modem), which is dual-stack. There is no other gateway device. The modem), which is dual-stack. There is no other gateway device. The
IPv6 traffic SHOULD NOT traverse the Softwire. See Figure 5. IPv6 traffic SHOULD NOT traverse the Softwire. See Figure 5.
IPv4 or dual-stack IPv6-only dual-stack IPv4 or dual-stack IPv6-only dual-stack
|------------------||-----------------||---------| |------------------||-----------------||----------|
I SC SI I SC SI
N +-----+ +----------+ N +-----+ +----------+
T | | | v4/v6 | T | | | v4/v6 |
E <==[ IPv4 ]....|v4/v6|....[IPv6~only]....| host CPE | E <==[ IPv4 ]....|v4/v6|....[IPv6-only]....| host CPE |
R [network] | | [ network ] | | R [network] | | [ network ] | |
N | LNS | |LAC Client| N | LNS | |LAC Client|
E +-----+ +----------+ E +-----+ +----------+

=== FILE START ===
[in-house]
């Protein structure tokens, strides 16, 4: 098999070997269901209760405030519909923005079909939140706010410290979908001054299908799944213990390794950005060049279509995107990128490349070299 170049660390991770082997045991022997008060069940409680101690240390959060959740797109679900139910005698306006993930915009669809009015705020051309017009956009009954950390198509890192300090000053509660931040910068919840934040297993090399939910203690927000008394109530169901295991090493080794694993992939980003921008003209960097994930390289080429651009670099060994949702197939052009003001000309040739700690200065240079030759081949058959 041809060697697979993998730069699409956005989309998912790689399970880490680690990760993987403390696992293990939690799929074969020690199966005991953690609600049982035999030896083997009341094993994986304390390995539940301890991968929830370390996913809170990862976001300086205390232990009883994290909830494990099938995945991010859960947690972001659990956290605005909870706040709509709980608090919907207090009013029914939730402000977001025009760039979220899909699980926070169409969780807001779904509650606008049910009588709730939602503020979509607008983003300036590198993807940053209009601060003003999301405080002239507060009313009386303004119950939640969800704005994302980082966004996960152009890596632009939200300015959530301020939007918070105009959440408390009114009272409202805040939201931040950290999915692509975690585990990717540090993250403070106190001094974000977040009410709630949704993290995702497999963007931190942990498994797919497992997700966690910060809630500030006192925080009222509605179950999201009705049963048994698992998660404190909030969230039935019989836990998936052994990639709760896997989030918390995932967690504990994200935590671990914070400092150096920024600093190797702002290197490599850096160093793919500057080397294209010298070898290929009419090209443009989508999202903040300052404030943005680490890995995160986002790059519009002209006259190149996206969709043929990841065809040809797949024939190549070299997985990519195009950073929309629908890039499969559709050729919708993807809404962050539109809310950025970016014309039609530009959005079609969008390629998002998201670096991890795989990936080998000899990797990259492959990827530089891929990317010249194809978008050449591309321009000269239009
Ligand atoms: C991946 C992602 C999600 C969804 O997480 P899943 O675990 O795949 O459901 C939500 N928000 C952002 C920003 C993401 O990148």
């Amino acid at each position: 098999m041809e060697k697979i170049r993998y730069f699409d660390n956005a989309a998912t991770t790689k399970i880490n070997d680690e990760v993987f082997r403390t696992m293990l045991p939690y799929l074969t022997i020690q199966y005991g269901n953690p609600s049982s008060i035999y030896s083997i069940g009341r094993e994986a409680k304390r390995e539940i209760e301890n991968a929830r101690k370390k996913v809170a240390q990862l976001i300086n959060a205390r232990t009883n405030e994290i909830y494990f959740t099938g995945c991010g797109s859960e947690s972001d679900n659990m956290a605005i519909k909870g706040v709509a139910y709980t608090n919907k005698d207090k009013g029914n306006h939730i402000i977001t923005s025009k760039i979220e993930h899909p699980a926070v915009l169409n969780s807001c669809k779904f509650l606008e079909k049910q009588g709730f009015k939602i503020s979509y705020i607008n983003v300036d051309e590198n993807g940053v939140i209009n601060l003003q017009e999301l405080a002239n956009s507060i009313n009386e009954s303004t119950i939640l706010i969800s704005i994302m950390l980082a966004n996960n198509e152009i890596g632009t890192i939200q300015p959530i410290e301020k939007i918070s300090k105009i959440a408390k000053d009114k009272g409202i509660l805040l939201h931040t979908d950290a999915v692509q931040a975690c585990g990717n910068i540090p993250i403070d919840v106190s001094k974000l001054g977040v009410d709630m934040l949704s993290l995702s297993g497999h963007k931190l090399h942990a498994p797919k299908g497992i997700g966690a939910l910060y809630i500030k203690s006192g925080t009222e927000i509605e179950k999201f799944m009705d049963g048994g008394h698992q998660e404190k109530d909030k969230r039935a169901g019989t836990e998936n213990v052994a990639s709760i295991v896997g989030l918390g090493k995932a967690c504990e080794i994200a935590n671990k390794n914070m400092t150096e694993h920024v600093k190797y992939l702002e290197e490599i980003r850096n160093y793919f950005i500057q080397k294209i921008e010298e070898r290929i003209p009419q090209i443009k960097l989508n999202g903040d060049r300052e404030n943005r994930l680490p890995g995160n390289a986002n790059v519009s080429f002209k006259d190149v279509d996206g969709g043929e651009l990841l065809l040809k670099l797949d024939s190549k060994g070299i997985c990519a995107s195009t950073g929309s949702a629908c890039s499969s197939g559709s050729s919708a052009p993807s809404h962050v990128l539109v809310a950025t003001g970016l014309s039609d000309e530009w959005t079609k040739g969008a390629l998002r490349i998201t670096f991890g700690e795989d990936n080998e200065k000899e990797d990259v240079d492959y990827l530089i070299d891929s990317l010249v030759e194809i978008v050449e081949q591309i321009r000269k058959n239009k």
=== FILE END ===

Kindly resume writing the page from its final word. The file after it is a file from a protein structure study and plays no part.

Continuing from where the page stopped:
T _ _ _ _ _ _ _ _ _ T _ _ _ _ _ _ _ _ _
()_ _ _ _ _ _ _ _ _() <-- IPv4 traffic ()_ _ _ _ _ _ _ _ _() <-- IPv4 traffic
PPP o L2TPv2 o UDP o IPv6 (SPH) PPP o L2TPv2 o UDP o IPv6 (SPH)
Softwire Softwire
<------------------> <------------------>
IPCP: capable of global IP assignment IPCP: capable of global IP assignment
and DNS, etc. and DNS, etc.
Figure 5: Host CPE as Softwire Initiator Figure 5: Host CPE as Softwire Initiator
In this scenario, IPCP negotiates IPv4 over PPP which also provides In this scenario, after the L2TPv2 Control Channel and Session
the capability for the ISP to assign a global IPv4 address to the establishment and PPP LCP negotiation (and optionally PPP